Intermediate-Level Protocols to Provide Quality of Service in Master/Slave Communication Infrastructures
Ref: HURRAY-TR-090204 Publication Date: 16, Feb, 2009
Intermediate-Level Protocols to Provide Quality of Service in Master/Slave Communication InfrastructuresRef: HURRAY-TR-090204 Publication Date: 16, Feb, 2009
Industrial communication networks have suffered a dramatic change over the last decades. There has been a proliferation of “traditional” fieldbuses and other more application-specific networks, such as the ones relying on power-line communications. Industrial Ethernet solutions have gained a significant market share too. Due to the stringent quality-of-service (QoS) requirements of industrial monitoring and control applications, most of the protocols for this type of applications rely on a master/slave paradigm where one or more master stations control the access to the communication medium, granting medium access to slave stations. This Thesis was developed in synergy with the RFieldbus and REMPLI European Union projects. Although operating at opposite network scales, they share one main characteristic: a master/slave network was enhanced with communication features previously unavailable. In the context of the RFieldbus framework, a standard fieldbus network was extended to support multimedia services and wireless/mobility capabilities. These multimedia services run over the TCP/IP stack that in turn runs over the fieldbus low layers network protocols. Since these multimedia services and the “traditional” control traffic converge in the use of the same communication medium, appropriate admission control and scheduling mechanisms were conceived to introduce different traffic classes; in such a way, that real-time control traffic is not affected by multimedia traffic, which in some cases is typically of best-effort type. The REMPLI approach is based on a power-line communication protocol that was enhanced with additional capabilities such as the ability of supporting large-scale deployments - both in terms of number of network stations and in terms of geographical area under coverage - and new metering-focused end-to-end services. This required a rethinking of the Data Link, Network and Transport Layer protocols in a cross-layered perspective that had end-to-end QoS requirements in mind. The initial hypothesis was that providing add-ons to existing protocols to achieve the required level of QoS and additional functionalities would present major advantages over all-new network protocols or using stripped-down versions of existing network protocols. This hypothesis is confirmed through experimental and simulation validations.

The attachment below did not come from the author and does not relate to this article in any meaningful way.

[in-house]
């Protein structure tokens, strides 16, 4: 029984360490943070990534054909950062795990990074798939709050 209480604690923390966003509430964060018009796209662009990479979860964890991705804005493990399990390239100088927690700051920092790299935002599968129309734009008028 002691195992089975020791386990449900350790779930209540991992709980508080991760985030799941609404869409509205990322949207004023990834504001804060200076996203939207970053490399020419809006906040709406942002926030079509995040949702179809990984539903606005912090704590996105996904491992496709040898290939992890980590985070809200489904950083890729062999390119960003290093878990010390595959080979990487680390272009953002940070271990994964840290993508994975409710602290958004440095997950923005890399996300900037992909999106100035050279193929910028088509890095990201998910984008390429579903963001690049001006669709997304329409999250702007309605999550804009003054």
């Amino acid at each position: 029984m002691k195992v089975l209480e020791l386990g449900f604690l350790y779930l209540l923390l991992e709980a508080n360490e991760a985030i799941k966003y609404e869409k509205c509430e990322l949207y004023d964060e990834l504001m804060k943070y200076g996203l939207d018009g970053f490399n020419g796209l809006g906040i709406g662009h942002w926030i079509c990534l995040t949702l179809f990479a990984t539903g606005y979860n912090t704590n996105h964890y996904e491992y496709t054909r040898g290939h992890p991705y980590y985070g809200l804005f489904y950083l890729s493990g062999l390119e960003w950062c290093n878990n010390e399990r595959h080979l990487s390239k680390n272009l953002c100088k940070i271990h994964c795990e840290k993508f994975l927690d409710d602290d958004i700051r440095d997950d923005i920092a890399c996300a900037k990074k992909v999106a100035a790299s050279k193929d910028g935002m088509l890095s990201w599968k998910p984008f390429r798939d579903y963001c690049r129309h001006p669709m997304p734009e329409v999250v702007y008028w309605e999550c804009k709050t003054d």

PhD Thesis, Faculdade de Engenharia da Universidade do Porto.